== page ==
Anybody that tells you that people cannot be injured in low property damage-bumper kiss type accidents is presenting a generic and biased point of view.
Human logic has a tendency to equate the severity of auto accident property damage to the severity of injury potential produced by these accidents. This is a common misunderstanding of intuitive reasoning.
Most jurors have this bias, however they still tell us during voir dire that they can be fair and impartial jurors.
Just about everyone that has been driving long enough has rear-ended someone. It isn’t a pleasant experience to have a claim brought against you for a minor property damage car accident for which you were at fault. Personal integrity is often compromised when the person who caused the accident fails to take responsibility for their negligence. They take the position that, Yes, I rear ended him but he didn’t get hurt.
Logically, you can’t say that neck and back injuries that develop within 24 hours after a low property damage accident have no causal connection to the accident that preceded them.
Insurance companies take the advantage of this intuitive misunderstanding in defending these cases. They use biomechanical experts, who make a good living expressing opinions that low property damage equates to no injury potential despite their lack of medical training.
If that proposition is true, then there should be a direct correlation between the accident-related property damage and the severity of injuries sustained by the occupants of a vehicle. However, some people walk away unscathed from a motor vehicle accident where their vehicle is totaled while others are injured in accidents with low property damage. So there is no direct correlation between property damage and injury potential.
Some people do walk away from minor property damage rear-end car accidents without injury. In my experience, however, many are legitimately injured, and some never recover from their injuries.
Do we fully understand the connection between low property damage accidents and the musculoskeletal injuries that follow them? The answer to that is, no. However, today we know more about how people are hurt in these accidents than we did in the past.
Whiplash injuries commonly referred to as Cervical Acceleration De-acceleration trauma (CAD trauma) cause unusual spinal movement. Sudden acceleration of the occupant’s body is followed by sudden de-acceleration of the body (whiplash). If the rear of a vehicle is not hit straight on, there can be oblique forces of rotation further complicating the biomechanical sequence of a whiplash body movements which increases injury potential.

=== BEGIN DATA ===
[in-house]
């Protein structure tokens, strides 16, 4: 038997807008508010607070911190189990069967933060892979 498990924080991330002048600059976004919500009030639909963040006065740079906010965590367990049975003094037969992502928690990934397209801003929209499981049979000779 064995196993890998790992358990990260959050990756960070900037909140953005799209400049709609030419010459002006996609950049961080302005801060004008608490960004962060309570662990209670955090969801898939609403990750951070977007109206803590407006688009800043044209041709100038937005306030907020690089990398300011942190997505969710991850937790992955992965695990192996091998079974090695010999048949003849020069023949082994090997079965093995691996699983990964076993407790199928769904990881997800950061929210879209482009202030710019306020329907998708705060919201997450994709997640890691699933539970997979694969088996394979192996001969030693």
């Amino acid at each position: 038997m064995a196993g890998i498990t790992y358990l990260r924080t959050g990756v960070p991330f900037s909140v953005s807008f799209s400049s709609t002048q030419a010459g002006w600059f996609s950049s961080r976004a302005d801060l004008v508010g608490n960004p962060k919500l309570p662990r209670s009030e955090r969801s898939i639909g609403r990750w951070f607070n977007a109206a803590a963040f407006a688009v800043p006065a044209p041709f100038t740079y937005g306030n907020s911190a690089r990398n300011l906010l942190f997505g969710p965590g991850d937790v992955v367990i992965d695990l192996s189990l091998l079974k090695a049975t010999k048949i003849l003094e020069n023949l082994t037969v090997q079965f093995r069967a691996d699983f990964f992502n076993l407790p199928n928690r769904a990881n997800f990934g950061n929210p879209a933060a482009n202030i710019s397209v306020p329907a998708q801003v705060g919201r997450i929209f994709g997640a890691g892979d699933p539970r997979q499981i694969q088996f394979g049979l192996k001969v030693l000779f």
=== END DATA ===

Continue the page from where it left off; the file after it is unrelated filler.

Torso overspeed means that energy released form a compressed seat back during a rear-end collision can occur at the same time as forward movement of the body, which occurs during de-acceleration phase of a rear-end accident. This recoil of the seat back adds energy to the forward movement of the body during de-acceleration and contributes to the potential to injure the lower back. Older governmental standards for stiffer seat backs have contributed to this injury potential sequence.
Vascoelasticity is a property of human tissue’s reaction to forces and loads. Under loading the tissue becomes stiffer and more brittle. Since acceleration and de-acceleration loading and unloading, including path reversals, occur in one-third of a second, this makes normal muscles, cartilages, tendons and ligaments more prone to injury when exposed to whiplash body movements. The most vulnerable tissues to vascoelasticity injuries are the discs, facet joints and supportive ligaments of the spine.
The problem with crash testing is that these tests cannot be done at increasing incremental speeds until an actual spinal injury occurs. This would increase energy imposed upon the volunteers to the point where they would actually be injured. This approach would be highly unethical and would violate human rights and result in legal consequences to the researchers. Cadavers and crash test dummies can’t provide us with 100% accurate crash test results. Therefore, due to these research limitations and the complexity of head and torso movement during a rear end collision, the threshold collision changes of velocity that produce spinal injury at this juncture have not be accurately determined.
The most accurate way for jurors to determine the injury potential of a low property damage rear end motor vehicle accident is to compare the plaintiff’s physical condition before the accident to the plaintiff’s physical condition that develops after the accident. If there is no evidence of any other trauma in the interim between the accident and the appearance of spinal symptoms, then this lends credence to the proposition that the low property damage accident was the cause of the injuries claimed by the plaintiff.
Therefore, contrary to popular belief, and contrary to what intuitive logic suggests, low speed rear end impacts often do result in cervical, thoracic and lumbar spine injuries.